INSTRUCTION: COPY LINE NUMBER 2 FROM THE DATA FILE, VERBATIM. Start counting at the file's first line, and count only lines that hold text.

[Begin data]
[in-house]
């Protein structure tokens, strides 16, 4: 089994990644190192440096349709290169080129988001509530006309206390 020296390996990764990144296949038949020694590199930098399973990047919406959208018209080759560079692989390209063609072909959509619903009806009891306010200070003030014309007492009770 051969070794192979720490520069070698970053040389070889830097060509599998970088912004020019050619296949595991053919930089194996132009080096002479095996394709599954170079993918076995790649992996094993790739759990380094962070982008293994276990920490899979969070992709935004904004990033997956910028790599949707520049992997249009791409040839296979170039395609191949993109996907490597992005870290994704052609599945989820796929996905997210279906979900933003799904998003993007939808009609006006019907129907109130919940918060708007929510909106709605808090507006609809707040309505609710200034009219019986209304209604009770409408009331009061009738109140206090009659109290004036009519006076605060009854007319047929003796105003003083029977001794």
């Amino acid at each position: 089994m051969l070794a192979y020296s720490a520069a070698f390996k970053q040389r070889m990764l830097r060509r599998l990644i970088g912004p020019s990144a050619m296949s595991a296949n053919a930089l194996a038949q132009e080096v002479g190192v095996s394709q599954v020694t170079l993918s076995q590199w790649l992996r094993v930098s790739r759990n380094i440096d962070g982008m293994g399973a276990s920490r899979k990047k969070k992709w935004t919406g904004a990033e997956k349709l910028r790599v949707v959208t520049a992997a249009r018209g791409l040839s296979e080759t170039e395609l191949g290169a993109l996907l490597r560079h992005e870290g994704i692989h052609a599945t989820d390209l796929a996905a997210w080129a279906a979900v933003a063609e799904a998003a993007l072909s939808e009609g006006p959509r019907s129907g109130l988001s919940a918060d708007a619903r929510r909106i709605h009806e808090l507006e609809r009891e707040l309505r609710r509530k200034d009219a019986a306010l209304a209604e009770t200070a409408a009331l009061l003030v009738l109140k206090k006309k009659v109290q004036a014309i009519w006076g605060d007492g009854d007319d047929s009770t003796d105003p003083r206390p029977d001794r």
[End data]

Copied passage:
């Protein structure tokens, strides 16, 4: 089994990644190192440096349709290169080129988001509530006309206390 020296390996990764990144296949038949020694590199930098399973990047919406959208018209080759560079692989390209063609072909959509619903009806009891306010200070003030014309007492009770 051969070794192979720490520069070698970053040389070889830097060509599998970088912004020019050619296949595991053919930089194996132009080096002479095996394709599954170079993918076995790649992996094993790739759990380094962070982008293994276990920490899979969070992709935004904004990033997956910028790599949707520049992997249009791409040839296979170039395609191949993109996907490597992005870290994704052609599945989820796929996905997210279906979900933003799904998003993007939808009609006006019907129907109130919940918060708007929510909106709605808090507006609809707040309505609710200034009219019986209304209604009770409408009331009061009738109140206090009659109290004036009519006076605060009854007319047929003796105003003083029977001794």